The EU’s Carbon Border Adjustment Mechanism (CBAM) is a new tool to put a tariff on the carbon emitted during the production of carbon intensive goods that are entering the EU. It is also hoped it will help to encourage cleaner industrial production in non-EU countries.
The gradual introduction of the CBAM is aligned with the phase-out of the allocation of free allowances under the EU Emissions Trading System (ETS) to support the decarbonisation of EU industry.
Transitional phase for importers
From the start of October 2023 the CBAM started the application of a transitional phase, which means the first reporting period for importers end on January 31st 2024.
It will initially apply to imports of certain goods whose production is carbon intensive and at most significant risk of carbon leakage. That includes products like cement, iron and steel, aluminium, fertilisers, electricity and hydrogen.
The aim of the transitional period is to serve as a pilot and learning period for all stakeholders and to collect useful information on embedded emissions to refine the methodology for the definitive period.
Dedicated IT tools
The European Commission has developed dedicated IT tools to help importers perform and report these calculations, as well as in-depth guidance, training materials and tutorials to support businesses when the transitional mechanism begins. While importers will be asked to collect fourth quarter data as of 1 October 2023, their first report will only have to be submitted by the end of January 2024.
“The EU needs the Carbon Border Adjustment Mechanism to achieve its ambitious emission reduction targets and achieve climate neutrality by 2050. The CBAM will tackle the risk of carbon leakage in a non-discriminatory way and in full compliance with WTO rules,” said Valdis Dombrovskis, Executive Vice-President for an Economy that Works for People.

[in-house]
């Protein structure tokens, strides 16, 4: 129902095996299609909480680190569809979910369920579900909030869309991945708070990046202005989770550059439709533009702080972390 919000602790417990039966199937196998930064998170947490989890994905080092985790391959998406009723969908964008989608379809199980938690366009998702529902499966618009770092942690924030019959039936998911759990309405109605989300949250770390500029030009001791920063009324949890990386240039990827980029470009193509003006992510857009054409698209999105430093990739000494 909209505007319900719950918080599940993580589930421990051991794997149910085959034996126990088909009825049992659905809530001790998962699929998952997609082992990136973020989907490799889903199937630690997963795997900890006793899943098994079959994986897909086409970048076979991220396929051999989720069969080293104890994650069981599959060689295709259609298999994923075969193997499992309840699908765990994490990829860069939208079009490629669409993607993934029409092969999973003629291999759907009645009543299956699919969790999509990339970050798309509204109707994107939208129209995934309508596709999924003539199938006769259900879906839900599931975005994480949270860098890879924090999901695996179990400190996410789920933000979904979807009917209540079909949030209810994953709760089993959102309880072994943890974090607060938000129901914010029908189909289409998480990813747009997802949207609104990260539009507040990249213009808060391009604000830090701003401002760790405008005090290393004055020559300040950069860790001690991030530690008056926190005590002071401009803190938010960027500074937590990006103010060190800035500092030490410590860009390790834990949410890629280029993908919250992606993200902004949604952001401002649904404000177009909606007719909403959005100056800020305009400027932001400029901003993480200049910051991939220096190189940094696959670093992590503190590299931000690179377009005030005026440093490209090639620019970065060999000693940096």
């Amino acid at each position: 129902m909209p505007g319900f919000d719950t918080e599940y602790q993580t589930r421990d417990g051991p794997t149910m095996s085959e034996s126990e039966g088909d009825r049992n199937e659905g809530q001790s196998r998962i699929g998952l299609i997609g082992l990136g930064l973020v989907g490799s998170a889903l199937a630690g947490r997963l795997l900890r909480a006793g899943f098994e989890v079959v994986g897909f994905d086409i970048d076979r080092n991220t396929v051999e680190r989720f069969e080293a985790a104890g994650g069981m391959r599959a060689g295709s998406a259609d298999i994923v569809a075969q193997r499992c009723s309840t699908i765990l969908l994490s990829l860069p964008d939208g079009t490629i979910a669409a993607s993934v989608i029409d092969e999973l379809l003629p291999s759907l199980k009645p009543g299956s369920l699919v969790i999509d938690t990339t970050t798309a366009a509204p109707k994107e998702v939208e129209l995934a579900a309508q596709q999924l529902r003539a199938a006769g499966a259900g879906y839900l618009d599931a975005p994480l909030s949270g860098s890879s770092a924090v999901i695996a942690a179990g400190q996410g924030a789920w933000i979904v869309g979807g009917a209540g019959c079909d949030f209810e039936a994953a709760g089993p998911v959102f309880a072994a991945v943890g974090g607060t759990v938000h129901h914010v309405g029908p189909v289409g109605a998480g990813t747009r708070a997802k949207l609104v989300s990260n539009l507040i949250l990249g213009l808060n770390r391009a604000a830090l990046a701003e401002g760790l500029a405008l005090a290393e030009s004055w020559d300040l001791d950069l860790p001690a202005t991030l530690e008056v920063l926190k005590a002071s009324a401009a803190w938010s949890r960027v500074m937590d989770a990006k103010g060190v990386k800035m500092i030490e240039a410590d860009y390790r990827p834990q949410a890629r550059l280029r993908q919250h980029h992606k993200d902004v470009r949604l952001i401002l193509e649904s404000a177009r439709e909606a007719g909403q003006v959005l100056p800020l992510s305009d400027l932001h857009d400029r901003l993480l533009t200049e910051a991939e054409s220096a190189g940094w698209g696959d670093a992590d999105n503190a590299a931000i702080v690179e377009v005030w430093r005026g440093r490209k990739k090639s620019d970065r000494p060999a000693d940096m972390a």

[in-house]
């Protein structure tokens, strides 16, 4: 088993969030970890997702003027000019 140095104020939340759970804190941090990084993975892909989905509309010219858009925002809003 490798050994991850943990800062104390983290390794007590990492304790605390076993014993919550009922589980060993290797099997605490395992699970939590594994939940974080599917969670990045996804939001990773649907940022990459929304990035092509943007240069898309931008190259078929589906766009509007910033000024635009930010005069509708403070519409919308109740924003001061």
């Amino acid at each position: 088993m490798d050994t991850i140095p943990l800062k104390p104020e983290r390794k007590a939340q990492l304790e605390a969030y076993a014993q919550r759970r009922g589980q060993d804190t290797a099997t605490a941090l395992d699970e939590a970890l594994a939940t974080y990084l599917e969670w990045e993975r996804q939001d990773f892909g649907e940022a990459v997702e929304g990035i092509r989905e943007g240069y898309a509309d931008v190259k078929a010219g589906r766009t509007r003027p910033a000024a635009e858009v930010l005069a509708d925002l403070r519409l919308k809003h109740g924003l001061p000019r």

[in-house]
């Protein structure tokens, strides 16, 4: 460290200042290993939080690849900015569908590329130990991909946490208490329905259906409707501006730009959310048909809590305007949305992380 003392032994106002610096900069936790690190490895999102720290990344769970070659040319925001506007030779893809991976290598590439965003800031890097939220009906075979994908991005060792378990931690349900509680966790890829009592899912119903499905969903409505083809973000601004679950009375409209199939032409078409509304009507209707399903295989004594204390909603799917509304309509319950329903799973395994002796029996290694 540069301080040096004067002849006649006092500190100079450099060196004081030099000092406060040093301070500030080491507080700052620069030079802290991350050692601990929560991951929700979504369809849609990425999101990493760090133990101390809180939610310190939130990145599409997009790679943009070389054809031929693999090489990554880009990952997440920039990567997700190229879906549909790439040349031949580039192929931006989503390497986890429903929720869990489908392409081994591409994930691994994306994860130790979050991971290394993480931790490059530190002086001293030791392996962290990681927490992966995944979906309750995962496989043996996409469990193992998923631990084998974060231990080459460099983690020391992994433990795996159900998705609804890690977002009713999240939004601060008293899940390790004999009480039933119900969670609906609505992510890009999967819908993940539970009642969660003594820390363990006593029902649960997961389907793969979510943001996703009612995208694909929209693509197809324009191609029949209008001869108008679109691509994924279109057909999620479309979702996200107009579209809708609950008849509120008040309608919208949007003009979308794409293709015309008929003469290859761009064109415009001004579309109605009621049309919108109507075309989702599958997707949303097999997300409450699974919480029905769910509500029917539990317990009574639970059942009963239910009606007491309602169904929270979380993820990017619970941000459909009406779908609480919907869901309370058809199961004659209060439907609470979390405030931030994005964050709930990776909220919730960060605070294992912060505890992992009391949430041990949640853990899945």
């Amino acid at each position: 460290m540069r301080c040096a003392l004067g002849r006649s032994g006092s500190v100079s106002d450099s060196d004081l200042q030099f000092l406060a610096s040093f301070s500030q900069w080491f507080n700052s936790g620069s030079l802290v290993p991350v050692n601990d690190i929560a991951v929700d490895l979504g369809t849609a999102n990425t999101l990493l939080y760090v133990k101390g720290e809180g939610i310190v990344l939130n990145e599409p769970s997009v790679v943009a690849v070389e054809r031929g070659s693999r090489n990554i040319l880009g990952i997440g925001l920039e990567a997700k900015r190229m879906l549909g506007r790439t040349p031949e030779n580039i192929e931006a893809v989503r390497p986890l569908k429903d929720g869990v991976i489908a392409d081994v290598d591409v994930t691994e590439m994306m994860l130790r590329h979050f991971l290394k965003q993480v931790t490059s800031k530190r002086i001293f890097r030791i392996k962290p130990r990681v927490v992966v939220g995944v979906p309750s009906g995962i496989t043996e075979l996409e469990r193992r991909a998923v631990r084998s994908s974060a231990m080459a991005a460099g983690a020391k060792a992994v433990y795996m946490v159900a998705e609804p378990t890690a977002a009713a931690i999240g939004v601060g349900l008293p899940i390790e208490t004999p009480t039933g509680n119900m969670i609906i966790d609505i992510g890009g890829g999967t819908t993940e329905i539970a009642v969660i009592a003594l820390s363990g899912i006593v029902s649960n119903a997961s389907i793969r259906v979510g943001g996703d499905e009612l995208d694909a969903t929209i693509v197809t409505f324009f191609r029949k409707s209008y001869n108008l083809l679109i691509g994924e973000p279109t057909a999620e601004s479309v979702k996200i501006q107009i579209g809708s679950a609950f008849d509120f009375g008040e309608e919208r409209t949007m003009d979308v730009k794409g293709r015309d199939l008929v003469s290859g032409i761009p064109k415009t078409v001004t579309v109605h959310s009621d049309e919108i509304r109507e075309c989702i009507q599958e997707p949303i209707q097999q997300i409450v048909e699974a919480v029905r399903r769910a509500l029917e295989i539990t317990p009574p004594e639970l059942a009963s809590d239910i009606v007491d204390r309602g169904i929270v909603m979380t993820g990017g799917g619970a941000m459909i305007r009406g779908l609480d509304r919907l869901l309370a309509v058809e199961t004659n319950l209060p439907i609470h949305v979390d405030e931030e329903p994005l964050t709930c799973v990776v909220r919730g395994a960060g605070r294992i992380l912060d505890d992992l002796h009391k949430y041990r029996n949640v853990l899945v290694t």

“The EU will be leading by example and encouraging global industry to embrace greener and more sustainable technologies. On a practical level, the CBAM will contribute to the wider discussion about greater use of carbon pricing globally: another good way to fight climate change,”
“Fully compatible with World Trade Organization rules, CBAM is not about trade protection, but about protecting our climate ambition. We are committed to working closely with businesses in the EU and beyond, as well as with governments around the world, to make it a success,” said Paolo Gentiloni, Commissioner for Economy.
Impact on procurement and supply chain
A new report from The Conference Board in the lead-up to the first enforcement phase of the EU's Carbon Border Adjustment Mechanism (CBAM), a system that will levy imports of carbon-intensive goods, closing the price gap with EU-made products.
The new report called ‘Navigating Europe's Carbon Tariff: What is CBAM and What Does it Mean for Business?’ surveyed European Members of The Conference Board on how they expect CBAM to affect their companies. 83 percent of respondents–primarily senior procurement and sustainability executives– are expecting prices to rise, and 75 percent expect CBAM to influence their buying choices going forward.
"Our Europe-based Members are clear that implementing CBAM will increase prices of carbon-intensive products, possibly with knock-on effects for consumers," said Sara Murray, Managing Director, International, The Conference Board. "Our latest insights will help our Members better understand their responsibilities and the challenges they must prepare for over the coming 18 months."
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